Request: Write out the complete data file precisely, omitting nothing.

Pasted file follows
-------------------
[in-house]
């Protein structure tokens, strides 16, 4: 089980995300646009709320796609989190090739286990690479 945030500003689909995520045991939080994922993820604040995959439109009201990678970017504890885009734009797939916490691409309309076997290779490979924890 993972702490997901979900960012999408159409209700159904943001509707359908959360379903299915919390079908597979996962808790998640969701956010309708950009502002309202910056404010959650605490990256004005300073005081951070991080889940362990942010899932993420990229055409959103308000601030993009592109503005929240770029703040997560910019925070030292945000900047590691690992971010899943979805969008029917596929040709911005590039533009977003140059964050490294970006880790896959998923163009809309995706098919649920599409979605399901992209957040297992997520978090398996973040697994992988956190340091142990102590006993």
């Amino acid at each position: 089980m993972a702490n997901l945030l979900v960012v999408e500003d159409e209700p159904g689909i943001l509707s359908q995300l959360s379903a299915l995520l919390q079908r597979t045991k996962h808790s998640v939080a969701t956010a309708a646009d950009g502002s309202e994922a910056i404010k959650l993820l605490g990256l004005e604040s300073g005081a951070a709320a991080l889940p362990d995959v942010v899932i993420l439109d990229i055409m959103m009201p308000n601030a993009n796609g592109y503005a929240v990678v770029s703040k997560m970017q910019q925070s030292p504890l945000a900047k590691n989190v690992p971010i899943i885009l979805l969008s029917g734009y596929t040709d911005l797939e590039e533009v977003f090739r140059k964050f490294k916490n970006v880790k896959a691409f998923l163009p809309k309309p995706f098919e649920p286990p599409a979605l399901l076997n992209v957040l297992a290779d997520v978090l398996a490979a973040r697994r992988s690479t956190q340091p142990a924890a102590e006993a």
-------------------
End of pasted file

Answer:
[in-house]
């Protein structure tokens, strides 16, 4: 089980995300646009709320796609989190090739286990690479 945030500003689909995520045991939080994922993820604040995959439109009201990678970017504890885009734009797939916490691409309309076997290779490979924890 993972702490997901979900960012999408159409209700159904943001509707359908959360379903299915919390079908597979996962808790998640969701956010309708950009502002309202910056404010959650605490990256004005300073005081951070991080889940362990942010899932993420990229055409959103308000601030993009592109503005929240770029703040997560910019925070030292945000900047590691690992971010899943979805969008029917596929040709911005590039533009977003140059964050490294970006880790896959998923163009809309995706098919649920599409979605399901992209957040297992997520978090398996973040697994992988956190340091142990102590006993």
């Amino acid at each position: 089980m993972a702490n997901l945030l979900v960012v999408e500003d159409e209700p159904g689909i943001l509707s359908q995300l959360s379903a299915l995520l919390q079908r597979t045991k996962h808790s998640v939080a969701t956010a309708a646009d950009g502002s309202e994922a910056i404010k959650l993820l605490g990256l004005e604040s300073g005081a951070a709320a991080l889940p362990d995959v942010v899932i993420l439109d990229i055409m959103m009201p308000n601030a993009n796609g592109y503005a929240v990678v770029s703040k997560m970017q910019q925070s030292p504890l945000a900047k590691n989190v690992p971010i899943i885009l979805l969008s029917g734009y596929t040709d911005l797939e590039e533009v977003f090739r140059k964050f490294k916490n970006v880790k896959a691409f998923l163009p809309k309309p995706f098919e649920p286990p599409a979605l399901l076997n992209v957040l297992a290779d997520v978090l398996a490979a973040r697994r992988s690479t956190q340091p142990a924890a102590e006993a």